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Welsh NHS chief warns Covid-19 patient numbers could double from first wave

By PA News

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The number of coronavirus patients in Welsh hospitals could soon be double that seen during the first wave of the pandemic, the country’s NHS chief executive has warned.

Dr Andrew Goodall said Wales’s health system was under “immense pressure”, with its critical care units operating at 140% of normal capacity and two health boards dedicating almost half their beds to patients with the virus.

Almost 2,800 people are in Welsh hospitals with Covid-19-related illness, representing an increase of four per cent in just a week and the highest number on record following a surge in transmissions over the last fortnight.

On Wednesday, Dr Goodall told the Welsh Government’s press briefing that the sharp rise in cases, blamed on household mixing and a newer more transmissible strain of the virus, meant the NHS “faces a difficult period ahead”.

“If this trend continues, very soon the number of coronavirus-related patients in hospital will be twice the peak we saw during the first wave in April,” he said.

Our priority is to save lives and minimise harm, and to ensure that staff are supported to provide safe care. We can only respond to pandemic emergency and urgent care needs by stopping other activities
Dr Andrew Goodall, NHS Wales

“More than a third of hospital beds are occupied by Covid-related patients. This varies across Wales and is close to 50% in two health boards. This has a significant impact on their ability to deliver local services.”

Dr Goodall said 216 patients were currently occupying critical care beds, 140% of the Welsh NHS’s normal capacity.

And though there was scope to expand capacity further, he warned that doing so would mean other services are further disrupted.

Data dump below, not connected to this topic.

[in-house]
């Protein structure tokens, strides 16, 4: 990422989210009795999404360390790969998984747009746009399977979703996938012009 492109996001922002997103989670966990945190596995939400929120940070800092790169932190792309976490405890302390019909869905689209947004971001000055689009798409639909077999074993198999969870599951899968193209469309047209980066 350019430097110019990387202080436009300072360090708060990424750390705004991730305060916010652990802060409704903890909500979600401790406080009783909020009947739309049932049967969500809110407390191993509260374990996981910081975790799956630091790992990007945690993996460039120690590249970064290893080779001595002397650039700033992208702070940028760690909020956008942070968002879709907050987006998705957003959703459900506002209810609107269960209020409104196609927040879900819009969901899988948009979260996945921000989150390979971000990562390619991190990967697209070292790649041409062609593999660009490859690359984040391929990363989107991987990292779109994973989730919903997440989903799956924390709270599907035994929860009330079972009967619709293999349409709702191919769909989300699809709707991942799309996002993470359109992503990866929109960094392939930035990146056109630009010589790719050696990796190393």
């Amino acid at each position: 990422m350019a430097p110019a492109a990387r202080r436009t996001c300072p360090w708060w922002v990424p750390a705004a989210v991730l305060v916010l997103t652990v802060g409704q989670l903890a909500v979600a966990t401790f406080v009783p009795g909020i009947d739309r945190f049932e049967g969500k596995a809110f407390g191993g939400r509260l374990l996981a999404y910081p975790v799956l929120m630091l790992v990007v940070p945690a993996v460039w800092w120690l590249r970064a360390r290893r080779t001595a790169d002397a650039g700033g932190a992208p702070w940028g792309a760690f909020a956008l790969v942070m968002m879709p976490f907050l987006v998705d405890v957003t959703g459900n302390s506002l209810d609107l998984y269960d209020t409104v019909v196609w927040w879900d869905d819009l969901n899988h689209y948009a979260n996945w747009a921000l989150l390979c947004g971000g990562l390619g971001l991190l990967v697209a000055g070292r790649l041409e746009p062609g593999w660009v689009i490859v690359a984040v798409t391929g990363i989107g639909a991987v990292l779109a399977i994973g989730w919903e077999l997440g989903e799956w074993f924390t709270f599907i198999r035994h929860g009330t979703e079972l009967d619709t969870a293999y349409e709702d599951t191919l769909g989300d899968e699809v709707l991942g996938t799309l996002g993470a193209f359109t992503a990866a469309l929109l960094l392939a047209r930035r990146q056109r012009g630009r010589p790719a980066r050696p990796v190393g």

“We are not able to deliver a complete range of NHS services with such high rates of coronavirus in our communities or hospitals,” Dr Goodall said.

“Our priority is to save lives and minimise harm, and to ensure that staff are supported to provide safe care.

“We can only respond to pandemic emergency and urgent care needs by stopping other activities.

(PA Graphics)
(PA Graphics)

“These difficult choices are being made, services and staff are stretched beyond the levels that we would normally see, even at this very challenging time of year.”

He added: “The four chief medical officers have raised real concerns about the risk of the NHS becoming overwhelmed in several areas of the UK.

“The NHS Wales is under immense pressure, but we have made significant changes so people can continue to receive life-saving treatment.

“It’s essential that people get emergency care if they need it and please don’t delay getting help.”

Intensive care consultant Dr Matt Morgan, who works at the University Hospital of Wales, Cardiff, later told BBC Wales he believed January could be the “hardest” month in the history of the NHS.

He said: “I think January will be the hardest month in the pandemic so far. Possibly, the hardest month in the 73 years since Aneurin Bevan started the NHS.

“That’s not just for ICU. It’s important to know about the medical wards, the respiratory wards, the whole hospital system.”

On Wednesday, Public Health Wales said there were a further 2,238 cases of coronavirus, taking the total number of confirmed cases to 161,516.

It also reported another 76 deaths, taking the total in Wales since the start of the pandemic to 3,738.

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